SmileDirectClub settles NDA lawsuit

Agreement Legal Settlement

SmileDirectClub has settled a lawsuit filed by the Washington, DC attorney general's office, which claimed that the clear aligner company made injured and dissatisfied customers sign nondisclosure agreements (NDAs) to receive promised refunds.

On June 22, Washington, DC Attorney General Brian Schwalb announced in a press release that SmileDirectClub will be required to release more than 17,000 U.S. consumers from provisions in its NDAs. Also, it must change its refund policy for U.S. consumers and notify those who previously signed NDAs that they are now free to speak about their experiences, stop requiring consumers to sign agreements that prevent the sharing of information before providing refunds, and pay $500,000 to the District of Columbia.

“This litigation and settlement send a clear message to other businesses that using NDAs to silence customer feedback can be an unfair and deceptive trade practice and a violation of DC consumer protection law,” Schwalb said in the release. 

SmileDirectClub did not release the exact terms of the agreement, but the company stated in a press release that it will “tailor the nondisclosure provision more narrowly in its general release." However, SmileDirectClub stated that it had planned to revise the provision prior to the litigation due to its infrequent use and misinformation.

“For too long there has been a misinformation campaign claiming SmileDirectClub stifles negative consumer feedback through the use of non-disclosure agreements,” Susan Greenspon Rammelt, chief legal officer, said in the release. “While we were disappointed this misinformation caused the District of Columbia to file its complaint, we are pleased to set the record straight.”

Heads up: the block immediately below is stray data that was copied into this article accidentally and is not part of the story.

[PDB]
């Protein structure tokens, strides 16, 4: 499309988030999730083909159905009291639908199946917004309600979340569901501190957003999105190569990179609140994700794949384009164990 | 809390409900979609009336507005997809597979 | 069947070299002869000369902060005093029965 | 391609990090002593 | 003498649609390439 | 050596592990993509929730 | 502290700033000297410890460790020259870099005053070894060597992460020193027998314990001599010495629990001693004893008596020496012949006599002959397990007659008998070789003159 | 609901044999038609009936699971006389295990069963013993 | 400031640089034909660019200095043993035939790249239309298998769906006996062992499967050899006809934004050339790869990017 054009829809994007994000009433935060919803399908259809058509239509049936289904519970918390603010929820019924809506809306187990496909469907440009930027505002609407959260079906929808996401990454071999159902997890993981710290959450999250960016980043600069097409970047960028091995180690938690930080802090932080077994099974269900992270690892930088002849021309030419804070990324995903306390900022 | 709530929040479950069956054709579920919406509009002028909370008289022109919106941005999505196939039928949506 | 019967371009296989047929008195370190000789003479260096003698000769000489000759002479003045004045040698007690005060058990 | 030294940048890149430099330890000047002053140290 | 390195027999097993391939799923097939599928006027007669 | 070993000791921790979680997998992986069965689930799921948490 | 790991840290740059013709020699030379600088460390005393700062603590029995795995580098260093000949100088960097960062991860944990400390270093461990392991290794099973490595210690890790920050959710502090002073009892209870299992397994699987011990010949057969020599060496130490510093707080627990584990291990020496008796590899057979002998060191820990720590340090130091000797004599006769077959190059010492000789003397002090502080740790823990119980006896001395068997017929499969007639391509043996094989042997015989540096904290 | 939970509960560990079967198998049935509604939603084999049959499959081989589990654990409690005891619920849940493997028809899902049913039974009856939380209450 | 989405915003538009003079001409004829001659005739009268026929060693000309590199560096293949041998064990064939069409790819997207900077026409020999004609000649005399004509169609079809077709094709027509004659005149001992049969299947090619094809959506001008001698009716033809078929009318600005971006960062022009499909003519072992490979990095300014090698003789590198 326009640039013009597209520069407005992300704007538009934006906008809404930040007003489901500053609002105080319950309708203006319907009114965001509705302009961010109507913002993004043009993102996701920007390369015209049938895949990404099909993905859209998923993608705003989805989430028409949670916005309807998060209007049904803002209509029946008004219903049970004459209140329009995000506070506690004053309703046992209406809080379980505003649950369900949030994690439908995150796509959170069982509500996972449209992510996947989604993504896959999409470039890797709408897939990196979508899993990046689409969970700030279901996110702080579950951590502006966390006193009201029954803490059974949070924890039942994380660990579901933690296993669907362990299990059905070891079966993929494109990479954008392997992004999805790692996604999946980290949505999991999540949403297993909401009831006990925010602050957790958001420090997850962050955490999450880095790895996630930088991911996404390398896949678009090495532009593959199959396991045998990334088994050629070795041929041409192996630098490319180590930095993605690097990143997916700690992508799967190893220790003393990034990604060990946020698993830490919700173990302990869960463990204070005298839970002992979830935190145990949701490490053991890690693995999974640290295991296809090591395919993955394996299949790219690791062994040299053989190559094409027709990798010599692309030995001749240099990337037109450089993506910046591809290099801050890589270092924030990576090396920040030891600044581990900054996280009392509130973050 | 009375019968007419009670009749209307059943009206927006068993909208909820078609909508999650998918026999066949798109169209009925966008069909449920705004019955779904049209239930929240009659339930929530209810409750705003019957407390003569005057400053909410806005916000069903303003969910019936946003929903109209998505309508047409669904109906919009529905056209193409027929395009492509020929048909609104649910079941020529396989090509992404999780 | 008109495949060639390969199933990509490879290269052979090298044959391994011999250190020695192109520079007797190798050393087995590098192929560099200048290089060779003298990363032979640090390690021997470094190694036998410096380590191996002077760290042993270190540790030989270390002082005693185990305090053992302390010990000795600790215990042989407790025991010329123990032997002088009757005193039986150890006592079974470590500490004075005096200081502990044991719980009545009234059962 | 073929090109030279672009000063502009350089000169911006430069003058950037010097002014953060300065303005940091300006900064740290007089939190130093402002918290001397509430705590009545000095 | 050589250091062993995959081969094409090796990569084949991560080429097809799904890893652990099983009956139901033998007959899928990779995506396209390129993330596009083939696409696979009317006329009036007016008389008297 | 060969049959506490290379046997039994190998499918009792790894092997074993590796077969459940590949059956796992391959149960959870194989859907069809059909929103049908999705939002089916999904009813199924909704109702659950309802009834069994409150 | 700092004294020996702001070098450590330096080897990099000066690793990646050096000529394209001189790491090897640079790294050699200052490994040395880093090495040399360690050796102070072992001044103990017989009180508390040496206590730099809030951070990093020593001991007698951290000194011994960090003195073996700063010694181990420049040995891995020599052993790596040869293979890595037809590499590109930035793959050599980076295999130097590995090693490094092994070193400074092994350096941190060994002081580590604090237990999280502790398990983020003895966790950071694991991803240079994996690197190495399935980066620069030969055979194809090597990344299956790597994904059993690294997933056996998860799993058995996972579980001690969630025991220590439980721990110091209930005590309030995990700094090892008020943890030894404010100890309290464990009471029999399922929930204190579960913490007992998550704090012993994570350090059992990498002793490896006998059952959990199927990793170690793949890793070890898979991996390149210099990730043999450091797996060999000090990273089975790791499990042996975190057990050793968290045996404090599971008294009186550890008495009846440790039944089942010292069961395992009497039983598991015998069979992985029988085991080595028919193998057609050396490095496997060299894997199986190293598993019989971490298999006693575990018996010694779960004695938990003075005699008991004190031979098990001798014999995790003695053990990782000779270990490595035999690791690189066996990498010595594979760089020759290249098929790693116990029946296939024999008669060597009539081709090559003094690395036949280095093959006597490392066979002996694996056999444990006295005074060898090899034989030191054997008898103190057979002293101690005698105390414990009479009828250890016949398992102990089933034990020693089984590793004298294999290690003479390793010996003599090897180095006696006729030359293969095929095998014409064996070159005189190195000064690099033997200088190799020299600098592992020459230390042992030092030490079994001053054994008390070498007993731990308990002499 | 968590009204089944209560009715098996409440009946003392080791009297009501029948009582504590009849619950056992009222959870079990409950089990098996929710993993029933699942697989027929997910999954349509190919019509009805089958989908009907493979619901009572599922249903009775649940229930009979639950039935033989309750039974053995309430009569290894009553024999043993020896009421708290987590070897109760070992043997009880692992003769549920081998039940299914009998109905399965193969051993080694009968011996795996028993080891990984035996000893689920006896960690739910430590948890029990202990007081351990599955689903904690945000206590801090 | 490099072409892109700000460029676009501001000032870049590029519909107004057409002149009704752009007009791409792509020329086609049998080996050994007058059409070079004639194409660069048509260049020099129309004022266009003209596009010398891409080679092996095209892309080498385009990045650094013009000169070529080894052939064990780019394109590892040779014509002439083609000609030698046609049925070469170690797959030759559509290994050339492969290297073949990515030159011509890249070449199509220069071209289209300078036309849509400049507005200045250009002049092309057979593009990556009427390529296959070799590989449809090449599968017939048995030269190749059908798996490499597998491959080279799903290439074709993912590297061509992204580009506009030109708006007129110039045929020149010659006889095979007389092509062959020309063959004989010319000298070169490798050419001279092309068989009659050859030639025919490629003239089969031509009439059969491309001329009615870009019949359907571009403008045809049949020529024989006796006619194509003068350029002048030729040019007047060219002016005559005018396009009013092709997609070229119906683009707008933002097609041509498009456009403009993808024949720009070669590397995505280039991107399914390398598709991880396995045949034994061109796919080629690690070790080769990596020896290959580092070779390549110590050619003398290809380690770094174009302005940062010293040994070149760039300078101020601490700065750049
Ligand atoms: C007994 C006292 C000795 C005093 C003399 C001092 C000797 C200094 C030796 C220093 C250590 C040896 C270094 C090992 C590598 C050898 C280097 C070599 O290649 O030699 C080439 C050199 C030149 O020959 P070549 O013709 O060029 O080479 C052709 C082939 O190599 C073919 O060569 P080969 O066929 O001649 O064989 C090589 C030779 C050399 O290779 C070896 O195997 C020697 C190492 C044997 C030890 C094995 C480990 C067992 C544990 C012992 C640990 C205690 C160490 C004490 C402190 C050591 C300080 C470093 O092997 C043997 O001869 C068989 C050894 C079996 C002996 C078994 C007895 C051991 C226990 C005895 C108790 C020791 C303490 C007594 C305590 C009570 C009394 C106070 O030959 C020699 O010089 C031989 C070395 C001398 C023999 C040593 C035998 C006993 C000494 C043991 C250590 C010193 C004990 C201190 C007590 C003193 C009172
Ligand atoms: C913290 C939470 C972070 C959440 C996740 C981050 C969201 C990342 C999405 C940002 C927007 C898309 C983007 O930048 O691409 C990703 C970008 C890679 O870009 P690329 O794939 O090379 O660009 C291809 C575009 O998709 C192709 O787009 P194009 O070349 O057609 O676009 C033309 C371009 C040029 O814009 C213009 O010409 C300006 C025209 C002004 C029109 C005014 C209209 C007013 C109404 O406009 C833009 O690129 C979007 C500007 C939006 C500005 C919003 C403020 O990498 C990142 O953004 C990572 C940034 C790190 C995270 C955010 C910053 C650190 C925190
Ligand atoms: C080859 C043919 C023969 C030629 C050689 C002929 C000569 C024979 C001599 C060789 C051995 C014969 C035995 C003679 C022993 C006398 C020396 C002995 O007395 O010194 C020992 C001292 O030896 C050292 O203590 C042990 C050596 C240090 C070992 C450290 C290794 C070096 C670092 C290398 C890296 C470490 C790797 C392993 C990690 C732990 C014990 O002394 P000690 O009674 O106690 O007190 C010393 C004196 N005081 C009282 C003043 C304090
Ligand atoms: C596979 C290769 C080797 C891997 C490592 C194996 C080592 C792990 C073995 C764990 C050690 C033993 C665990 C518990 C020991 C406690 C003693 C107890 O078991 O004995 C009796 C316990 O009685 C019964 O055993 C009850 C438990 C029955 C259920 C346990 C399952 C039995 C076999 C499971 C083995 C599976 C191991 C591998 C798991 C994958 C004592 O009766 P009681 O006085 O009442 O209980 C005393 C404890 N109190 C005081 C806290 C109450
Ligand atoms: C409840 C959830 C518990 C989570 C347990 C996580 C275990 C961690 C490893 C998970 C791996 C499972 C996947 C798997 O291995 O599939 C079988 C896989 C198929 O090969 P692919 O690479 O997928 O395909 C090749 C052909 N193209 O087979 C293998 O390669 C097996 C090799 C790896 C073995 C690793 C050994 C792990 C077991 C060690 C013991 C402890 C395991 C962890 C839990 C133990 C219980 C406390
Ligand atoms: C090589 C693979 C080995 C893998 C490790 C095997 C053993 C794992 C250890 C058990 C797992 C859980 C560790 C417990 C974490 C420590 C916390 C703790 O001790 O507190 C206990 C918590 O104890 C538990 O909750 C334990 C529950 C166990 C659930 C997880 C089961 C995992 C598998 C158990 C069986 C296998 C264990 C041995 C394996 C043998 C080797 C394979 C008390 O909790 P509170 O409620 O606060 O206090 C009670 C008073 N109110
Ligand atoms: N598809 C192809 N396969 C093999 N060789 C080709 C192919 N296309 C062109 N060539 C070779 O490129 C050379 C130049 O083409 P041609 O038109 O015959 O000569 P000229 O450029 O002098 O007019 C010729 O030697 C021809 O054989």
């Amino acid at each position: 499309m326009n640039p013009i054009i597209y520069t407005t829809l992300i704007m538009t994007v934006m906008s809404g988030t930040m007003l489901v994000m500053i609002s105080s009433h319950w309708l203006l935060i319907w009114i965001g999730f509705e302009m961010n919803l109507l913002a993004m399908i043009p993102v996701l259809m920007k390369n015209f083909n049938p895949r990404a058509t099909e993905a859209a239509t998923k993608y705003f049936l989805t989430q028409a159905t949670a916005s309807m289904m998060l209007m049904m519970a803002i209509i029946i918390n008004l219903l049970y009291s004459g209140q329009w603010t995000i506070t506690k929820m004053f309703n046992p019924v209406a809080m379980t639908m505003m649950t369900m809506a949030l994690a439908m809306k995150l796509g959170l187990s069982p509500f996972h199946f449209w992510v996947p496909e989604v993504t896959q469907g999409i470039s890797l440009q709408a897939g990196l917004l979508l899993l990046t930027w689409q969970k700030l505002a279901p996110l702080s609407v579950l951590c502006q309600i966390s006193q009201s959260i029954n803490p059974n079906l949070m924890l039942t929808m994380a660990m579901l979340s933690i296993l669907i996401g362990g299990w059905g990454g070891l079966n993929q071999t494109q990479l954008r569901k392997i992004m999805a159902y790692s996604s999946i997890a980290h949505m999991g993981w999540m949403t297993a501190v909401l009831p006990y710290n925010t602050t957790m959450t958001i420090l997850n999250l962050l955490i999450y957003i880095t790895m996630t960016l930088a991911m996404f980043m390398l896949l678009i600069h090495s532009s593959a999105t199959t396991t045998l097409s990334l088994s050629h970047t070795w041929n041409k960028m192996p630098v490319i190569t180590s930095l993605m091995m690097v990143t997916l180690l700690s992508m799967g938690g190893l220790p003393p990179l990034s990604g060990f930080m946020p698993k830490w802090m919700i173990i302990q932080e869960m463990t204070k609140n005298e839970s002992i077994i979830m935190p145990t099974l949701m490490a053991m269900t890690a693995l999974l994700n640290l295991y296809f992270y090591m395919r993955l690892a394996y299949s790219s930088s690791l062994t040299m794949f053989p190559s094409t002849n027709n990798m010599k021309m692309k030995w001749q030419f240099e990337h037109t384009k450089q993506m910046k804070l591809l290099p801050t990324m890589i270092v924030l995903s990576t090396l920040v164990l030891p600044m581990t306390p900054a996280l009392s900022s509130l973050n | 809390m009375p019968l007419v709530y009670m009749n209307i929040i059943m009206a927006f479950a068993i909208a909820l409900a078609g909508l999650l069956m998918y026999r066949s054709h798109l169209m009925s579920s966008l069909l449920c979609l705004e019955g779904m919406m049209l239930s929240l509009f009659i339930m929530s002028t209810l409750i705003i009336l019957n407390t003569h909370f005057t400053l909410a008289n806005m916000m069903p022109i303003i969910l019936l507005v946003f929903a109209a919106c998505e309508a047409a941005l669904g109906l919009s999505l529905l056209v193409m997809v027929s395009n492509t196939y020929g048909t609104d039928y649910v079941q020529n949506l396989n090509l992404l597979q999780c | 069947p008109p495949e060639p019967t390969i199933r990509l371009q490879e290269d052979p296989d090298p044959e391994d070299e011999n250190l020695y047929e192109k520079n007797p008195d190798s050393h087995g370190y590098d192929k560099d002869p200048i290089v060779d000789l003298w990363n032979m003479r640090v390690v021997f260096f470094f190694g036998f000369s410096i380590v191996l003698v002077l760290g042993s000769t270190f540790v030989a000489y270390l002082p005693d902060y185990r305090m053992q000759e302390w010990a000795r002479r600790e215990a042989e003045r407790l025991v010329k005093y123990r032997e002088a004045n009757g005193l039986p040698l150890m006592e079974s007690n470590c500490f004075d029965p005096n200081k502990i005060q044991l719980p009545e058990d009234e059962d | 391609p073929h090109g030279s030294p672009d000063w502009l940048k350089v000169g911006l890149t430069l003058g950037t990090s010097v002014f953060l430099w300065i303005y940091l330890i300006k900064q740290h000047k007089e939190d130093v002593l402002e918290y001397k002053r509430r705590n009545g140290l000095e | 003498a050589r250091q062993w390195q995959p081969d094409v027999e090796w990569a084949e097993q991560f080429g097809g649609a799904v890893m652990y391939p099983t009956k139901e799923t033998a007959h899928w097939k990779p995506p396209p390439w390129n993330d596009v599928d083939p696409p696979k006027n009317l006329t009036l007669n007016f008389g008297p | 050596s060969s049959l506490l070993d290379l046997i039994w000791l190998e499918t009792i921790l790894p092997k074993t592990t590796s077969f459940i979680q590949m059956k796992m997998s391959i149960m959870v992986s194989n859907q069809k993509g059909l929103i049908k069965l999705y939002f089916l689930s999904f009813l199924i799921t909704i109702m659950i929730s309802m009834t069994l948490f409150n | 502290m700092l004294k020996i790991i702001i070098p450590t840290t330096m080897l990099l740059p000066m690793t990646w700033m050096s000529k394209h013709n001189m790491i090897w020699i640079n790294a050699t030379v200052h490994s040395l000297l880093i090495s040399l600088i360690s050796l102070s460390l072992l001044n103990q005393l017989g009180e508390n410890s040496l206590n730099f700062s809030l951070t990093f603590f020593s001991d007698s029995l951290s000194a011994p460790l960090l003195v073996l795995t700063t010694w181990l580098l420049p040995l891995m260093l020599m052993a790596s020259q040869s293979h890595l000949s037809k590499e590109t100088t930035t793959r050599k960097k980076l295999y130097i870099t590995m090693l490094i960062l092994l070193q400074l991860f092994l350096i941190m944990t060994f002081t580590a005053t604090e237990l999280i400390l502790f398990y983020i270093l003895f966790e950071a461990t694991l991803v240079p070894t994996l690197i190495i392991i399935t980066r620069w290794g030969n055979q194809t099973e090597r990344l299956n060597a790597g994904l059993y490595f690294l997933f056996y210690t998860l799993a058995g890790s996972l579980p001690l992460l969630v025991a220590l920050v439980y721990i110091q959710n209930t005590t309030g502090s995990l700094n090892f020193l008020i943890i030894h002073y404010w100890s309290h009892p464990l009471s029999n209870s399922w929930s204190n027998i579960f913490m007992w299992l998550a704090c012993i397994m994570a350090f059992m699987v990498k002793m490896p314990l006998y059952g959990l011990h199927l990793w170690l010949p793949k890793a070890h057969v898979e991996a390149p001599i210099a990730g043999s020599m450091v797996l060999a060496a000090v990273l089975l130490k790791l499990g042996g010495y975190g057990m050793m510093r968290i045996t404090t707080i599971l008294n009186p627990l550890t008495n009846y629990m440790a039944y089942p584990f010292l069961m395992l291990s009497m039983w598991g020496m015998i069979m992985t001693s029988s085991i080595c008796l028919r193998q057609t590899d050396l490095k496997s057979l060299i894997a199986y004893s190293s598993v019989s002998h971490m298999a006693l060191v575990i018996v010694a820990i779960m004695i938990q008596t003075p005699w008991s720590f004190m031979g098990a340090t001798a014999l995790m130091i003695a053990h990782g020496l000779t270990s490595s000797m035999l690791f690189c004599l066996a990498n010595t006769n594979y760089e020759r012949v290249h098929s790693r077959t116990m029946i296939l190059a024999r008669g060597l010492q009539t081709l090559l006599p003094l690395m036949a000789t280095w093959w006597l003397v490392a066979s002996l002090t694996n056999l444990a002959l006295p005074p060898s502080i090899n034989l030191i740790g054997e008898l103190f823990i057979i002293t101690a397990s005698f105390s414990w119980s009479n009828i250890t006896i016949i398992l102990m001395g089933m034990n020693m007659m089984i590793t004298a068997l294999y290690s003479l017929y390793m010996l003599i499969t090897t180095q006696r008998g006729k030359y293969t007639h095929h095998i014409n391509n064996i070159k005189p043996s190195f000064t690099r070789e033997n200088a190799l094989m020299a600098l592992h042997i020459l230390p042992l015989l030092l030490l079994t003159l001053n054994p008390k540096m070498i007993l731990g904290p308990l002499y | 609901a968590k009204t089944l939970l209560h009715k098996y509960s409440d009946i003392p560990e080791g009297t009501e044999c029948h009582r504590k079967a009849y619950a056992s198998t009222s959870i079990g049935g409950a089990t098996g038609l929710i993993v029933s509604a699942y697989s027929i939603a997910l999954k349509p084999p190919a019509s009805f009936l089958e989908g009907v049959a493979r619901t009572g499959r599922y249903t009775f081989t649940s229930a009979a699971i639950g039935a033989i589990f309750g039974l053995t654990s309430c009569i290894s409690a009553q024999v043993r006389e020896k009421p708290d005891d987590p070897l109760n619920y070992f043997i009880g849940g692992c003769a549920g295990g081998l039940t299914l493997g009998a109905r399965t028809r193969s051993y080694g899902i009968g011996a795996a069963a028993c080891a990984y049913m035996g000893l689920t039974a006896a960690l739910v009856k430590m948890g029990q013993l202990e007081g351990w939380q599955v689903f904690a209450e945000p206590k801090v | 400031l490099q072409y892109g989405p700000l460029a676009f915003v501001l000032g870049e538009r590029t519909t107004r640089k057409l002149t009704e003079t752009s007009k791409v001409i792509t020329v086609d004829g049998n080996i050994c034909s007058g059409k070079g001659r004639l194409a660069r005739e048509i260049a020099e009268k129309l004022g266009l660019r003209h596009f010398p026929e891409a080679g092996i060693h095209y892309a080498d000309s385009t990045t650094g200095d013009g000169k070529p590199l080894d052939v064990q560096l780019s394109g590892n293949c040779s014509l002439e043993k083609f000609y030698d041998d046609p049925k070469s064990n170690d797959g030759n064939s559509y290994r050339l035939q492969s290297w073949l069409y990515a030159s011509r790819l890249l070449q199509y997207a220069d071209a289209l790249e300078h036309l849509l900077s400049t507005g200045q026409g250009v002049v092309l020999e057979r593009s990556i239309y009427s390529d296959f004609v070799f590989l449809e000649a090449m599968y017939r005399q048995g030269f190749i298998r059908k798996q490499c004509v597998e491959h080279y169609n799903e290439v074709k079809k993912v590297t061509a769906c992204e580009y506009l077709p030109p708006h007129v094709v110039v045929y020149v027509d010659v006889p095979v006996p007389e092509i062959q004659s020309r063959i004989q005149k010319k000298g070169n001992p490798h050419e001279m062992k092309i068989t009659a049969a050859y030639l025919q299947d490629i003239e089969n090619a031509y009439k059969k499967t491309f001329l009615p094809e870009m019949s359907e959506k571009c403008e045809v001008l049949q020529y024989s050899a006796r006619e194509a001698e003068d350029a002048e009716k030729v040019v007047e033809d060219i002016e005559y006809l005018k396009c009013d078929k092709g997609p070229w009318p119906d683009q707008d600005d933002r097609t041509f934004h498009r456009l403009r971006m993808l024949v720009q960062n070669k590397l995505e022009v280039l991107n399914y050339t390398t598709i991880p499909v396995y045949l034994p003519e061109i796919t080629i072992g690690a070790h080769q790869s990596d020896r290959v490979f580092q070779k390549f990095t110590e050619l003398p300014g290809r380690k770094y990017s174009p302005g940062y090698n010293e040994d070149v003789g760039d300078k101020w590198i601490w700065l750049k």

In the future, SmileDirectClub can only choose to impose NDAs restricting consumers’ ability to discuss their experiences with its products specifically when customers are represented in litigation by an attorney or if they receive more than $5,000 in refunds, which is more than double the cost of its clear aligners, according to the attorney general's release. 

In December 2022, Karl Racine, the attorney general at that time, sued the online orthodontics company, accusing it of improper use of an NDA. The suit claimed that SmileDirectClub violated DC law by reportedly forcing consumers who wanted refunds to sign confidentiality agreements, prohibiting them from writing online reviews and preventing them from filing complaints with regulators and law enforcement.

The suit alleged that the company engaged in unfair and deceptive business practices, including requiring consumers to sign NDAs to get any money back after the first 30 days of clear aligner therapy. Additionally, the agreements allegedly prevented consumers from making any negative comments about SmileDirectClub or its products, required them to delete any negative reviews or social media posts they had already made, and imposed penalty fines of $10,000 per violation and threats of litigation.

Additionally, SmileDirectClub said it does not have consumers sign a general form of release or agree to a confidentiality agreement before or during treatment to receive a prorated refund. The release form the company has used has been modeled by others that have been historically used within the industry, according to the release.

“We encourage the rest of the orthodontic industry to follow our example as a leader in consumer transparency and embrace honest reviews and feedback from consumers in digital forums,” Greenspon Rammelt said.

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